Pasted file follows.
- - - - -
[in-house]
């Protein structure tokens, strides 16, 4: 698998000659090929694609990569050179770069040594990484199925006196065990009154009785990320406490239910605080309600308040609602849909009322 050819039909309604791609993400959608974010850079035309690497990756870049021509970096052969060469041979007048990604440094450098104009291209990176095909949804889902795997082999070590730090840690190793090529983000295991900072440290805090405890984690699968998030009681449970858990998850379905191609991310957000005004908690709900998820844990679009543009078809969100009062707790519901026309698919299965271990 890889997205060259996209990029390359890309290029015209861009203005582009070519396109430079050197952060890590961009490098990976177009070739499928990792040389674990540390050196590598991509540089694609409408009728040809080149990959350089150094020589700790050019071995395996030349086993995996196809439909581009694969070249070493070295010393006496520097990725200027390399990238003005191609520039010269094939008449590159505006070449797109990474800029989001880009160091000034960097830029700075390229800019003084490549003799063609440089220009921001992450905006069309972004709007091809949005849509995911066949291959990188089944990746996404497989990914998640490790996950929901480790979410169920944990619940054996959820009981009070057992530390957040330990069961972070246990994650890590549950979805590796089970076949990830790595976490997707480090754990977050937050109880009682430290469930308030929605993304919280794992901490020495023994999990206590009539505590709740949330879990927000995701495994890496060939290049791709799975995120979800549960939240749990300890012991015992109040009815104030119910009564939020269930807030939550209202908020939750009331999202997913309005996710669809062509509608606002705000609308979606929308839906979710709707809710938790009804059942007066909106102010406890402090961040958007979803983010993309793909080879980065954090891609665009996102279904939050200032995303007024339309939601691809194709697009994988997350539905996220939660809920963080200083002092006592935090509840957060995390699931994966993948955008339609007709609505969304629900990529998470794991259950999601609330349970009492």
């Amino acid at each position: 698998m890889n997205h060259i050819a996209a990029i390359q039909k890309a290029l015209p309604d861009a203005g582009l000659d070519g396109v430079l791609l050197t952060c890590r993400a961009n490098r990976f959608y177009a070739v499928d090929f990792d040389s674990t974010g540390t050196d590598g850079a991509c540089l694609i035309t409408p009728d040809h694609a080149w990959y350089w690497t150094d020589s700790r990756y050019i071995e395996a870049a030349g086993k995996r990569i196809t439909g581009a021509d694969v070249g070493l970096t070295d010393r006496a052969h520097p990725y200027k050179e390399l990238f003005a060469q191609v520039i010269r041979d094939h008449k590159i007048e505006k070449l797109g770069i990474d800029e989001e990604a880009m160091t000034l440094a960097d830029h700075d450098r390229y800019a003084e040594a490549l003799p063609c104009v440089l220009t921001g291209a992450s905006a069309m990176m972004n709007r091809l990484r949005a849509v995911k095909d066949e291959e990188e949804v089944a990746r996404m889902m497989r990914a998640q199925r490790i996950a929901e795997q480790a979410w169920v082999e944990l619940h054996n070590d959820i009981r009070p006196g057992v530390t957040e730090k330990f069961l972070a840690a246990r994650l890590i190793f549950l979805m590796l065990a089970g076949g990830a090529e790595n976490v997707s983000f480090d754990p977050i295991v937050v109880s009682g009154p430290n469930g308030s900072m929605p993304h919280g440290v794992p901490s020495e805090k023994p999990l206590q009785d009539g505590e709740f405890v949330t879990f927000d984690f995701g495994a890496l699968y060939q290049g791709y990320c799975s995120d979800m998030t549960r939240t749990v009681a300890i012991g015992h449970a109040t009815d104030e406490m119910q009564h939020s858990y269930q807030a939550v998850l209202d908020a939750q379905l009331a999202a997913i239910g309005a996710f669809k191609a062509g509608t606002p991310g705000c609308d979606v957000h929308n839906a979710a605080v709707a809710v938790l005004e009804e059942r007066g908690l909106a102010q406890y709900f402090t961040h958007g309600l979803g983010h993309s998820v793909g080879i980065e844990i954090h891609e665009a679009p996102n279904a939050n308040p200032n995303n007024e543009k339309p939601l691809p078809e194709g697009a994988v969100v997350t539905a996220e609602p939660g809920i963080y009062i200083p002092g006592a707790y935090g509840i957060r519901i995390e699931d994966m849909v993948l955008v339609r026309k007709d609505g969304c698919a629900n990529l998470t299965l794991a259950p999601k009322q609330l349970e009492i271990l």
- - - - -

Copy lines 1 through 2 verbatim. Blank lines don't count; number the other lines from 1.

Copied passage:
[in-house]
């Protein structure tokens, strides 16, 4: 698998000659090929694609990569050179770069040594990484199925006196065990009154009785990320406490239910605080309600308040609602849909009322 050819039909309604791609993400959608974010850079035309690497990756870049021509970096052969060469041979007048990604440094450098104009291209990176095909949804889902795997082999070590730090840690190793090529983000295991900072440290805090405890984690699968998030009681449970858990998850379905191609991310957000005004908690709900998820844990679009543009078809969100009062707790519901026309698919299965271990 890889997205060259996209990029390359890309290029015209861009203005582009070519396109430079050197952060890590961009490098990976177009070739499928990792040389674990540390050196590598991509540089694609409408009728040809080149990959350089150094020589700790050019071995395996030349086993995996196809439909581009694969070249070493070295010393006496520097990725200027390399990238003005191609520039010269094939008449590159505006070449797109990474800029989001880009160091000034960097830029700075390229800019003084490549003799063609440089220009921001992450905006069309972004709007091809949005849509995911066949291959990188089944990746996404497989990914998640490790996950929901480790979410169920944990619940054996959820009981009070057992530390957040330990069961972070246990994650890590549950979805590796089970076949990830790595976490997707480090754990977050937050109880009682430290469930308030929605993304919280794992901490020495023994999990206590009539505590709740949330879990927000995701495994890496060939290049791709799975995120979800549960939240749990300890012991015992109040009815104030119910009564939020269930807030939550209202908020939750009331999202997913309005996710669809062509509608606002705000609308979606929308839906979710709707809710938790009804059942007066909106102010406890402090961040958007979803983010993309793909080879980065954090891609665009996102279904939050200032995303007024339309939601691809194709697009994988997350539905996220939660809920963080200083002092006592935090509840957060995390699931994966993948955008339609007709609505969304629900990529998470794991259950999601609330349970009492």